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Feature Overview: Scenario Analysis
Feature Overview: Scenario Analysis
Alexa Catalano avatar
Written by Alexa Catalano
Updated over a week ago

Rev. Date December 11, 2023

What is the purpose of Scenario Analysis?

Scenario Analysis was designed to help subscribers estimate how portfolios and investments could react to certain market shocks.

Which scenarios are available?

Scenario Analysis allows users to shock market indices to stress test portfolios and investments across various types of scenarios, such as:

  • Equity market performance. For example, estimate what could happen to a portfolio or investment if certain equity indices decline by a specified amount.

  • Emerging currency changes. For example, estimate what could happen to a portfolio or investment if emerging currencies lose a specific amount.

How do I create a new scenario?

Scenario Analysis comes pre-populated with several scenarios. A user can add a new scenario by clicking “Add another scenario…,” searching among the available market indices, and entering the size of the market shock in the “Scenario Return” column. The pre-populated scenarios can be removed by clicking the trash can icon on the left of the Scenario Index column.

In order to change an existing scenario, simply change the value in the Scenario Return column, and the Estimated Return of the portfolio or investment will update.

What is the time horizon for the scenarios?

Scenario Analysis assumes the shock will occur over the next 30 days.

What is the shock range available for Scenario Analysis?

Shocks are limited to 150% of the most extreme historical positive and negative returns observed for that index.

What is the Estimated Return?

The Estimated Return is the estimated return of the portfolio or investment over the next 30 days, under the specified scenario. This number is an estimate only and carries many uncertainties such as noise in estimating the portfolio’s or investment’s factor exposures. The error bands attempt to quantify this uncertainty.

Users can also hover over the estimated returns to see the factor contributions to estimated performance.

Generally, how is the Estimated Return calculated?

Venn calculates the sensitivity of the scenario index’s returns as well as the portfolio’s or investment’s returns to the factors in the Two Sigma Factor Lens. By translating each return into the shared language of factor exposures, Venn can then estimate how a shock to one (here, the scenario index) would affect the other (the portfolio or investment).

Further, Venn uses two different methodologies depending on the size of the scenario index shock:

  • For shocks less than 2 standard deviations, a linear approach, which does not model changing market conditions, is used.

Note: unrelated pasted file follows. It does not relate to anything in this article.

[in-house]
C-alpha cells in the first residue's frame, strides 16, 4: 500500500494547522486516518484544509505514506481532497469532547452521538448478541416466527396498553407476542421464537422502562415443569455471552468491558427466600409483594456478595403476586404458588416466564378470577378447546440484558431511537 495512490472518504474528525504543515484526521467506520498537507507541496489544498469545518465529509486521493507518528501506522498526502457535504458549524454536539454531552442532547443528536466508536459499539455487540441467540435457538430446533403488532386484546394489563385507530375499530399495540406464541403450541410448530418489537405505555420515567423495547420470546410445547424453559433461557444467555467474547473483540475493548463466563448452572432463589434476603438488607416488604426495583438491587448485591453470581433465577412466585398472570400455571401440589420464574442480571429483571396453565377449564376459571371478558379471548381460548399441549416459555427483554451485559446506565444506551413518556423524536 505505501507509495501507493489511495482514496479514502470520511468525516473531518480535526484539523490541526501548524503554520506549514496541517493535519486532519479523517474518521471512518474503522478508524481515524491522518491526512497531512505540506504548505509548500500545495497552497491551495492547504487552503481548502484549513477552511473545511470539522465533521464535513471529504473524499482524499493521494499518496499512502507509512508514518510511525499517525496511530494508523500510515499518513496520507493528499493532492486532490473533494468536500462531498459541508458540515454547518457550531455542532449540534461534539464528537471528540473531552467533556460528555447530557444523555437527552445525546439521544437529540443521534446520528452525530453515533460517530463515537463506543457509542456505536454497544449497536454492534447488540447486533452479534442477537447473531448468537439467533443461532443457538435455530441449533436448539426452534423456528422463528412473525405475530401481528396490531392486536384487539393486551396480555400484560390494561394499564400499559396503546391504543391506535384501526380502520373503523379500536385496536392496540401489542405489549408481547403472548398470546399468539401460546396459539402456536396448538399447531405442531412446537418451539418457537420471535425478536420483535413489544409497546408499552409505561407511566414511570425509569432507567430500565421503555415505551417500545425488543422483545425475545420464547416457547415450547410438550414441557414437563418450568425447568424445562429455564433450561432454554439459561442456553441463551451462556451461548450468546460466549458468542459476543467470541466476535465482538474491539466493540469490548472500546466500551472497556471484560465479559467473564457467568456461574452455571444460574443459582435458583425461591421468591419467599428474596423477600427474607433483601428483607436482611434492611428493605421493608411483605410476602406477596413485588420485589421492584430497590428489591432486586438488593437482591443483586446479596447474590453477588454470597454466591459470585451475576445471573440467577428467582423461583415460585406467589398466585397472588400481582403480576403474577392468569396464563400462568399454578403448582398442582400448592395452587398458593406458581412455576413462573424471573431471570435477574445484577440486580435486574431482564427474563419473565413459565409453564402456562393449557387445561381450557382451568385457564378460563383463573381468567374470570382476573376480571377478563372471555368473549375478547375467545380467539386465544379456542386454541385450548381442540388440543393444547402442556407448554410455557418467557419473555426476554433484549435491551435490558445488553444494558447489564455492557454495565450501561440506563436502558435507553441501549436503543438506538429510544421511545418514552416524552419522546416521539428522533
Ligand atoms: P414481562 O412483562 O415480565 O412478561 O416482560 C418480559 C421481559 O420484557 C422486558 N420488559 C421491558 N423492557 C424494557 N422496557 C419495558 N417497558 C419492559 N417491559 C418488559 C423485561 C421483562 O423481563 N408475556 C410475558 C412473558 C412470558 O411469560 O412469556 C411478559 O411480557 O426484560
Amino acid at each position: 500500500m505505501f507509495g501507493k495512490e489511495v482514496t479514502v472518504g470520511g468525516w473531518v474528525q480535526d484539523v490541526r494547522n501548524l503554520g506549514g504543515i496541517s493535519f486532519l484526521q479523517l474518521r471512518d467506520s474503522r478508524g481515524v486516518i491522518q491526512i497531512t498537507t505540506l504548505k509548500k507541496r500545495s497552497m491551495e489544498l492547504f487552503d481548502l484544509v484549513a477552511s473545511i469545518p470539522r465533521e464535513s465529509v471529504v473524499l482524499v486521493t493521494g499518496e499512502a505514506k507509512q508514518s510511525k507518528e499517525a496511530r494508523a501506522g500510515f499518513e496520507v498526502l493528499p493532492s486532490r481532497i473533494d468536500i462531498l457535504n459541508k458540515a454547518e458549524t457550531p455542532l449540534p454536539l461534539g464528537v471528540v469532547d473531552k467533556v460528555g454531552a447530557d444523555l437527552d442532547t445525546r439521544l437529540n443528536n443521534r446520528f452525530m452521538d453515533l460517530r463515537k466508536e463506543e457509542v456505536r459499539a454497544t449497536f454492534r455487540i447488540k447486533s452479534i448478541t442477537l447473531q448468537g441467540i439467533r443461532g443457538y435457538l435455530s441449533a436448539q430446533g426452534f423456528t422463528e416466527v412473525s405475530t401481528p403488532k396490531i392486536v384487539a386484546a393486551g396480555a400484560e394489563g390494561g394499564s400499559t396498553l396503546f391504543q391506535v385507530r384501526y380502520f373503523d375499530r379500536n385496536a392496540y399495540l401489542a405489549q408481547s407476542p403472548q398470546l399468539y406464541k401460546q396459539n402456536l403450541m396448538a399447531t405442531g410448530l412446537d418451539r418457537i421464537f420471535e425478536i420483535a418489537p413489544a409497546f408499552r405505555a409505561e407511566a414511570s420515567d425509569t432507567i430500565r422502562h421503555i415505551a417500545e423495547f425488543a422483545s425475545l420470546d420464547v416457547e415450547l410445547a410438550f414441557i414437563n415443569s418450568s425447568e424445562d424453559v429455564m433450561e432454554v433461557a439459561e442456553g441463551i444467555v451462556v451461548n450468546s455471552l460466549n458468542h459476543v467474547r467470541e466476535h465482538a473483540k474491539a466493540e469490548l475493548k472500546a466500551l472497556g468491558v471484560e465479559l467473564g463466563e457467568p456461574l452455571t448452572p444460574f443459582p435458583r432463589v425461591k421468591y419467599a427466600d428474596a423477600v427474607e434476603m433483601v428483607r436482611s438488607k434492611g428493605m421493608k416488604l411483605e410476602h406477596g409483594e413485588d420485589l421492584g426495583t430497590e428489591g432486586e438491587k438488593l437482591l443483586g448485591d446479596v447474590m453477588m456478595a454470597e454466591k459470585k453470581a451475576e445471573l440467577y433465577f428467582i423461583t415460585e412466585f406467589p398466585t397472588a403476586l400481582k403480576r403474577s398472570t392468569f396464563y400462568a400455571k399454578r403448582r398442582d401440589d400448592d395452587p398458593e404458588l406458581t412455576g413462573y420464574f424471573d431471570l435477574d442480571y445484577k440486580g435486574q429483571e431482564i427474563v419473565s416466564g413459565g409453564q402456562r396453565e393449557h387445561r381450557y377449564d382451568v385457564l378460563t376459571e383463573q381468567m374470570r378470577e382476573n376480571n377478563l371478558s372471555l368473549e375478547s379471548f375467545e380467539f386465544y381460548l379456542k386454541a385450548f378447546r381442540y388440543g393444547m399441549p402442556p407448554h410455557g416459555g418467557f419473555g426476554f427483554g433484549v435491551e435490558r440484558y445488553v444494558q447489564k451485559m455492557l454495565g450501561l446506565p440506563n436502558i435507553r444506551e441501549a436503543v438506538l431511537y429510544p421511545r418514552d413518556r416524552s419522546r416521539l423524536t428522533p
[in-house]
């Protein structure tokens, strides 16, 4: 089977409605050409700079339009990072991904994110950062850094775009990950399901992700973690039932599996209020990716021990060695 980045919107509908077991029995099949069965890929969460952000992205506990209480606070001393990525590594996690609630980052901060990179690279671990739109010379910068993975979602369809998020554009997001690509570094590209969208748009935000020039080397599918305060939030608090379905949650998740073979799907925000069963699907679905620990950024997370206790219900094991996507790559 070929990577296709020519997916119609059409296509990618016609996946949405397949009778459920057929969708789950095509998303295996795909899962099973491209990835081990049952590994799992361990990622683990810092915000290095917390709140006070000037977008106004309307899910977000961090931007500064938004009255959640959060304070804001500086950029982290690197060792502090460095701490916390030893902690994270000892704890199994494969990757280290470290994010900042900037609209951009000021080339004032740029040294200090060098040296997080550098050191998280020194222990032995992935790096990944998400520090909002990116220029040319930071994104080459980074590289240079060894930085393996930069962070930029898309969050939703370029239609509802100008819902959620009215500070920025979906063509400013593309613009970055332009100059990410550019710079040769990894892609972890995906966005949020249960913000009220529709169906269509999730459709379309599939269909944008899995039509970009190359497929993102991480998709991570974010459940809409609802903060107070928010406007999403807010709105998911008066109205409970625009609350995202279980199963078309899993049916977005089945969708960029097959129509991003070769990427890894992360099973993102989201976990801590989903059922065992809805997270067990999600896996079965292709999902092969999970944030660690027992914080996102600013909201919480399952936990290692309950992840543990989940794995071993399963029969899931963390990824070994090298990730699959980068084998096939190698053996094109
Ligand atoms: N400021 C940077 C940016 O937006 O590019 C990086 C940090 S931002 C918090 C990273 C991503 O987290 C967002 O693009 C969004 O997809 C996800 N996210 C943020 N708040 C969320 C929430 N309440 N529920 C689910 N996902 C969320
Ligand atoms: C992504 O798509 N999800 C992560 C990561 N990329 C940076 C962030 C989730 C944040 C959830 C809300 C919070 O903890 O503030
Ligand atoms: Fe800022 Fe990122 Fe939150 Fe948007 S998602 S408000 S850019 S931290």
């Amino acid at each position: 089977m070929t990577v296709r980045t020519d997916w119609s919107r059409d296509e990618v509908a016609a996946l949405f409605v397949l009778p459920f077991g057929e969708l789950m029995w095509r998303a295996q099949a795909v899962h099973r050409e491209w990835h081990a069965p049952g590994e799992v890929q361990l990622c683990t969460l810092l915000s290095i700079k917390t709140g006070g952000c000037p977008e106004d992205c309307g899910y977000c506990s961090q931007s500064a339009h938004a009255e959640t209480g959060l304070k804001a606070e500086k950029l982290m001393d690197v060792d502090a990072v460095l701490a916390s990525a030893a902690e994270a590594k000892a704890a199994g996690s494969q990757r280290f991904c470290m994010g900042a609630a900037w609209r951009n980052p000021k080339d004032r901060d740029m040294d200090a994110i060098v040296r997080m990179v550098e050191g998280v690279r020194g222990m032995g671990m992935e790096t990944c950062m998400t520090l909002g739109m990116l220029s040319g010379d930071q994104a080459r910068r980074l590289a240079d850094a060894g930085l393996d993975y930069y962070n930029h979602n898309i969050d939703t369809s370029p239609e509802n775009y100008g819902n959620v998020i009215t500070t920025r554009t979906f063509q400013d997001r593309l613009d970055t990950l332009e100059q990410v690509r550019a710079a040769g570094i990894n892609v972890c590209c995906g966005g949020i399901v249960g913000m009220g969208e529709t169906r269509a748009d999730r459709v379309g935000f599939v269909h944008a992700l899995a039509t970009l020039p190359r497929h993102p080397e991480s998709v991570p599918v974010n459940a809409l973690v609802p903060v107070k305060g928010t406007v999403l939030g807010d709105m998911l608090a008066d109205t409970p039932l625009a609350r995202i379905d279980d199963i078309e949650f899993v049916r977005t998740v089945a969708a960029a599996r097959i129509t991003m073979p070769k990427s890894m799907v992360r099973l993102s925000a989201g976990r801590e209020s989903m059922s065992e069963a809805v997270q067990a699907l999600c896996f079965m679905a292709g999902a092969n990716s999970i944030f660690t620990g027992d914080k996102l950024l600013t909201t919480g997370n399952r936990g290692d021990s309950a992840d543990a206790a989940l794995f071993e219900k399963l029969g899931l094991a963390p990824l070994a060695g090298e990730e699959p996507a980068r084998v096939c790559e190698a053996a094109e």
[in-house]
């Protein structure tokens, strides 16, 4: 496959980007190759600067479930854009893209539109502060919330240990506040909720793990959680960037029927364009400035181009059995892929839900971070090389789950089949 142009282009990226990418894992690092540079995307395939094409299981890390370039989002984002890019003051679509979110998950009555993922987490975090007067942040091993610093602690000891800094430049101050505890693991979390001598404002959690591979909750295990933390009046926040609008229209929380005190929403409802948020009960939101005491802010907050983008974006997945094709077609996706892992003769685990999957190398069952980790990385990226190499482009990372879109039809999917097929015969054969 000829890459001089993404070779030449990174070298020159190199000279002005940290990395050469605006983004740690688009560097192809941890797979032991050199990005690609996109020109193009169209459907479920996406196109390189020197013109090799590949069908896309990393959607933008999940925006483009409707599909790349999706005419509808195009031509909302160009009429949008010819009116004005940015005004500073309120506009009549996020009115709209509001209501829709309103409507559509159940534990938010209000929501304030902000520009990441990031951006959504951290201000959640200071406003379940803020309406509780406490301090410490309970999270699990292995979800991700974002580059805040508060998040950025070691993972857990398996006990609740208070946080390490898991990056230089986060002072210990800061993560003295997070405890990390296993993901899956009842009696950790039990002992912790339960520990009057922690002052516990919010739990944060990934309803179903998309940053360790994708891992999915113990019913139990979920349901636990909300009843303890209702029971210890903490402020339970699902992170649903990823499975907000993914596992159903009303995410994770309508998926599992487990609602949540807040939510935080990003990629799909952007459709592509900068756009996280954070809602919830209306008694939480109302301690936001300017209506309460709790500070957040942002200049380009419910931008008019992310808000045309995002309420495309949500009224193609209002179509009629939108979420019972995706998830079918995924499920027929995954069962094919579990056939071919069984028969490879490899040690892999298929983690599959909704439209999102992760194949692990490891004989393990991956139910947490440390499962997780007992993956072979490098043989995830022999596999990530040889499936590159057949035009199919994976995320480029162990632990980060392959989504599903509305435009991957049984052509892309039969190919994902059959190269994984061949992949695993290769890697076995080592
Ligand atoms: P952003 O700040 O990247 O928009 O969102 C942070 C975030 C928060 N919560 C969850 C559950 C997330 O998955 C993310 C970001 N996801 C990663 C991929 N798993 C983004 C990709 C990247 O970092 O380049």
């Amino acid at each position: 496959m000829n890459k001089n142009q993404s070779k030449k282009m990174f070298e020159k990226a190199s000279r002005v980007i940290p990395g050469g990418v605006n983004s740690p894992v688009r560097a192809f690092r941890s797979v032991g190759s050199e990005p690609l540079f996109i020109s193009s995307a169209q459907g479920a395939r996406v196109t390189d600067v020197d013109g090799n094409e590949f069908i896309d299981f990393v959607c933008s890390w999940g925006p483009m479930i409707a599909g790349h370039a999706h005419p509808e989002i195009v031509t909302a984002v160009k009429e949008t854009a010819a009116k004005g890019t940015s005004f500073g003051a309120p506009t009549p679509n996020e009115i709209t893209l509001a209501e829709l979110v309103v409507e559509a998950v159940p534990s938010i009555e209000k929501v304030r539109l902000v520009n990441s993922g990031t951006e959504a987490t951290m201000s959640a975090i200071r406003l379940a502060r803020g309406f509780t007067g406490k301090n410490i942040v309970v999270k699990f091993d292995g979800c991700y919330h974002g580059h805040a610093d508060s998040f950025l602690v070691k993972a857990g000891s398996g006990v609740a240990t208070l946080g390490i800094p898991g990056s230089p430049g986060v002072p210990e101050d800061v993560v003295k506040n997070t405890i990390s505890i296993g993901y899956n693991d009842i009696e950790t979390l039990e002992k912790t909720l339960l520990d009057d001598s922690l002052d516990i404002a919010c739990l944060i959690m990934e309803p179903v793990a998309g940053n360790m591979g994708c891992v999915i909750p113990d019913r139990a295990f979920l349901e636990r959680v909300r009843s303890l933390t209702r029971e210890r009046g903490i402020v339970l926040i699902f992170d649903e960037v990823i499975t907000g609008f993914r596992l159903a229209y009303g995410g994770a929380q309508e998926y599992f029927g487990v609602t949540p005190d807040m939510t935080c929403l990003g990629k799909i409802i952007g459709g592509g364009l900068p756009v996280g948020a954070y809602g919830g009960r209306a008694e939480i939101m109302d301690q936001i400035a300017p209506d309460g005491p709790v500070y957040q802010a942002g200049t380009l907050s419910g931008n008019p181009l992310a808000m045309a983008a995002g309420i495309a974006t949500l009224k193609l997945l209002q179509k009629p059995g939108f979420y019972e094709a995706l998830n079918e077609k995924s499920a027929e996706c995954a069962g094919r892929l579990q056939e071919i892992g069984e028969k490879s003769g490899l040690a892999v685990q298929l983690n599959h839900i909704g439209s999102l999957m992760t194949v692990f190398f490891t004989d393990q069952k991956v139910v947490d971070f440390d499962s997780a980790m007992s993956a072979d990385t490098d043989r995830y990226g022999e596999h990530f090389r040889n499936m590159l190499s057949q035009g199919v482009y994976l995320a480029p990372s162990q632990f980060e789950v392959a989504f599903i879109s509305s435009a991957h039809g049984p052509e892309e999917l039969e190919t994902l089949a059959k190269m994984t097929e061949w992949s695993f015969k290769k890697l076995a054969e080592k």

• For shocks between 2 and 3 standard deviations, the two methodologies are blended.

  • For shocks greater than 3 standard deviations, a regime-based methodology is used.

What returns are used to determine the portfolio’s or investment’s factor exposures?

The portfolio’s or investment’s factor exposures are calculated using at least the last 6 months of daily data or 1 year of monthly data for the portfolio or investment.[1]

How does Venn handle the portfolio’s or investment’s residual return?

Scenario Analysis explicitly measures the scenario’s impact on the portfolio’s or investment’s residual return. Venn breaks down the index shock into implied factors and the index’s residual movements. The portfolio’s or investment’s returns are regressed with respect to both the factors and the scenario residual to obtain the exposures to them. The total portfolio’s or investment’s residual contribution to estimated return consists of the return contribution from the scenario residual and the portfolio’s or investment’s regression residual.

If I add multiple scenarios, does Venn calculate their impact on the investment’s or portfolio’s return in aggregate?

Currently, each scenario is calculated independently of each other. For example, if your Scenario Analysis includes an equity market index shock and a commodity index, each row will represent the estimated effects of each shock on the portfolio or investment, not as if both were to occur at the same time.

Does the index I shock change what factors are being used to model the impact?

For each independent shock scenario, Venn is modeling the impact of the index movement across all factors in the Two Sigma Factor Lens, regardless of which index is being used on which investment or portfolio. For example, shocking a commodity index could impact Equity, Interest Rates, etc., not just the Commodities factor. Users can hover over the estimated returns to see which factors are driving estimated performance.

[1] The minimum amount of data required depends on data frequency and type of analysis. For Scenario Analysis, if a user’s portfolio or investment has daily data, Venn will require at least 6 months, or if monthly it will require at least 1 year. For both daily and monthly data, Venn will prefer to use up to 3 years. For quarterly data, Venn requires 3 years (or 12 data points) but will prefer to use up to 9 years to run analysis. Portfolios or investments with quarterly data must be interpolated to perform Scenario Analysis.

This document highlights certain aspects of this feature. As an overview, it does not discuss all material facts or assumptions. Please see Important Disclosure and Disclaimer Information.

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